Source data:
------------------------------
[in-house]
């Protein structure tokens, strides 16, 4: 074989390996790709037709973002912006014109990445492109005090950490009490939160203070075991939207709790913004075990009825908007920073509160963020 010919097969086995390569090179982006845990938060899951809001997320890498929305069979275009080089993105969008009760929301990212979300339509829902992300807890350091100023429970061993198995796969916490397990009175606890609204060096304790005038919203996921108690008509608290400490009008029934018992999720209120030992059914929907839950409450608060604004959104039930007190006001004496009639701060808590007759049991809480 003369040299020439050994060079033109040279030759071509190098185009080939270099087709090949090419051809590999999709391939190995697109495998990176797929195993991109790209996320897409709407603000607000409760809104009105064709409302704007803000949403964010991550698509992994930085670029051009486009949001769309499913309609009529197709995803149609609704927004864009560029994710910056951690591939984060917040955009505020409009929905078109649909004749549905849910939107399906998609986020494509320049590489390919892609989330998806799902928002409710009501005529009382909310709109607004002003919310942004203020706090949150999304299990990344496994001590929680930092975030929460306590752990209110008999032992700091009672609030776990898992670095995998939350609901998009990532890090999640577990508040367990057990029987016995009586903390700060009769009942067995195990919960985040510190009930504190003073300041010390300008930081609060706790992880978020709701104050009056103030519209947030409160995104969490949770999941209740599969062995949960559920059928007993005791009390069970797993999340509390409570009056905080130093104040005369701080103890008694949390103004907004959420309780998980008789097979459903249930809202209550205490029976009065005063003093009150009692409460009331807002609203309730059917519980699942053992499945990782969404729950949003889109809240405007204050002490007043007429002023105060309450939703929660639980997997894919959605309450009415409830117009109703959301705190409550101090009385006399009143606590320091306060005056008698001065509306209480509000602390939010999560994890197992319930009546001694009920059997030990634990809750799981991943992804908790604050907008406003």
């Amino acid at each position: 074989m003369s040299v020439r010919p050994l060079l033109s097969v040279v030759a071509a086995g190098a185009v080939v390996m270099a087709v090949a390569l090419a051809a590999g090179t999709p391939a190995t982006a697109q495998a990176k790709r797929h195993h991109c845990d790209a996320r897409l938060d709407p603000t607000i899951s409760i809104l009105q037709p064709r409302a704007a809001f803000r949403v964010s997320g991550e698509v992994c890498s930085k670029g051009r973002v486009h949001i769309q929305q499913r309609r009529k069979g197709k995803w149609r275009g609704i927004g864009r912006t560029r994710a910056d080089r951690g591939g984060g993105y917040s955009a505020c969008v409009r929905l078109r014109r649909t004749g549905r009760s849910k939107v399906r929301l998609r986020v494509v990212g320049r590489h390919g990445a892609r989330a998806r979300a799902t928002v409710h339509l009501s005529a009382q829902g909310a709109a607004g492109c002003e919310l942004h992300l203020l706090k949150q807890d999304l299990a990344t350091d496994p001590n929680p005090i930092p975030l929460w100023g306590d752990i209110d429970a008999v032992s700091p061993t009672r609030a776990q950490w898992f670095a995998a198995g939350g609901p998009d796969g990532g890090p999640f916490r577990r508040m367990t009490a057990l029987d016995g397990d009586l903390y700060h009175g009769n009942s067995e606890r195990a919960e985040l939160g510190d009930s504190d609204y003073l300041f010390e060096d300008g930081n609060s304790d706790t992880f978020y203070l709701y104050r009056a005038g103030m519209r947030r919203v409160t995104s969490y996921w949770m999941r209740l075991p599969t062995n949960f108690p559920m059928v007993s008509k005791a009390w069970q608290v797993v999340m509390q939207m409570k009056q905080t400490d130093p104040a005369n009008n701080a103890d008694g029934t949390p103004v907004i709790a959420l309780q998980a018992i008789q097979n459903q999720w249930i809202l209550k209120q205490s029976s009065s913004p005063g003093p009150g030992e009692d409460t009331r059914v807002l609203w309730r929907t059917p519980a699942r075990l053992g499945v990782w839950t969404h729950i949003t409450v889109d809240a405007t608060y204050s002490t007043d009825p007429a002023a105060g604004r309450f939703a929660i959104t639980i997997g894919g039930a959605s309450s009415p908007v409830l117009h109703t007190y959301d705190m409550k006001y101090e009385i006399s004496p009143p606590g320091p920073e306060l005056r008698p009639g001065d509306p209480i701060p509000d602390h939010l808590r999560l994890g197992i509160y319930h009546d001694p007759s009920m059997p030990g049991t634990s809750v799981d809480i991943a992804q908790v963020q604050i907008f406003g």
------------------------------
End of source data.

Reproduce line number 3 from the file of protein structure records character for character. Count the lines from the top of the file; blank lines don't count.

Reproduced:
């Amino acid at each position: 074989m003369s040299v020439r010919p050994l060079l033109s097969v040279v030759a071509a086995g190098a185009v080939v390996m270099a087709v090949a390569l090419a051809a590999g090179t999709p391939a190995t982006a697109q495998a990176k790709r797929h195993h991109c845990d790209a996320r897409l938060d709407p603000t607000i899951s409760i809104l009105q037709p064709r409302a704007a809001f803000r949403v964010s997320g991550e698509v992994c890498s930085k670029g051009r973002v486009h949001i769309q929305q499913r309609r009529k069979g197709k995803w149609r275009g609704i927004g864009r912006t560029r994710a910056d080089r951690g591939g984060g993105y917040s955009a505020c969008v409009r929905l078109r014109r649909t004749g549905r009760s849910k939107v399906r929301l998609r986020v494509v990212g320049r590489h390919g990445a892609r989330a998806r979300a799902t928002v409710h339509l009501s005529a009382q829902g909310a709109a607004g492109c002003e919310l942004h992300l203020l706090k949150q807890d999304l299990a990344t350091d496994p001590n929680p005090i930092p975030l929460w100023g306590d752990i209110d429970a008999v032992s700091p061993t009672r609030a776990q950490w898992f670095a995998a198995g939350g609901p998009d796969g990532g890090p999640f916490r577990r508040m367990t009490a057990l029987d016995g397990d009586l903390y700060h009175g009769n009942s067995e606890r195990a919960e985040l939160g510190d009930s504190d609204y003073l300041f010390e060096d300008g930081n609060s304790d706790t992880f978020y203070l709701y104050r009056a005038g103030m519209r947030r919203v409160t995104s969490y996921w949770m999941r209740l075991p599969t062995n949960f108690p559920m059928v007993s008509k005791a009390w069970q608290v797993v999340m509390q939207m409570k009056q905080t400490d130093p104040a005369n009008n701080a103890d008694g029934t949390p103004v907004i709790a959420l309780q998980a018992i008789q097979n459903q999720w249930i809202l209550k209120q205490s029976s009065s913004p005063g003093p009150g030992e009692d409460t009331r059914v807002l609203w309730r929907t059917p519980a699942r075990l053992g499945v990782w839950t969404h729950i949003t409450v889109d809240a405007t608060y204050s002490t007043d009825p007429a002023a105060g604004r309450f939703a929660i959104t639980i997997g894919g039930a959605s309450s009415p908007v409830l117009h109703t007190y959301d705190m409550k006001y101090e009385i006399s004496p009143p606590g320091p920073e306060l005056r008698p009639g001065d509306p209480i701060p509000d602390h939010l808590r999560l994890g197992i509160y319930h009546d001694p007759s009920m059997p030990g049991t634990s809750v799981d809480i991943a992804q908790v963020q604050i907008f406003g």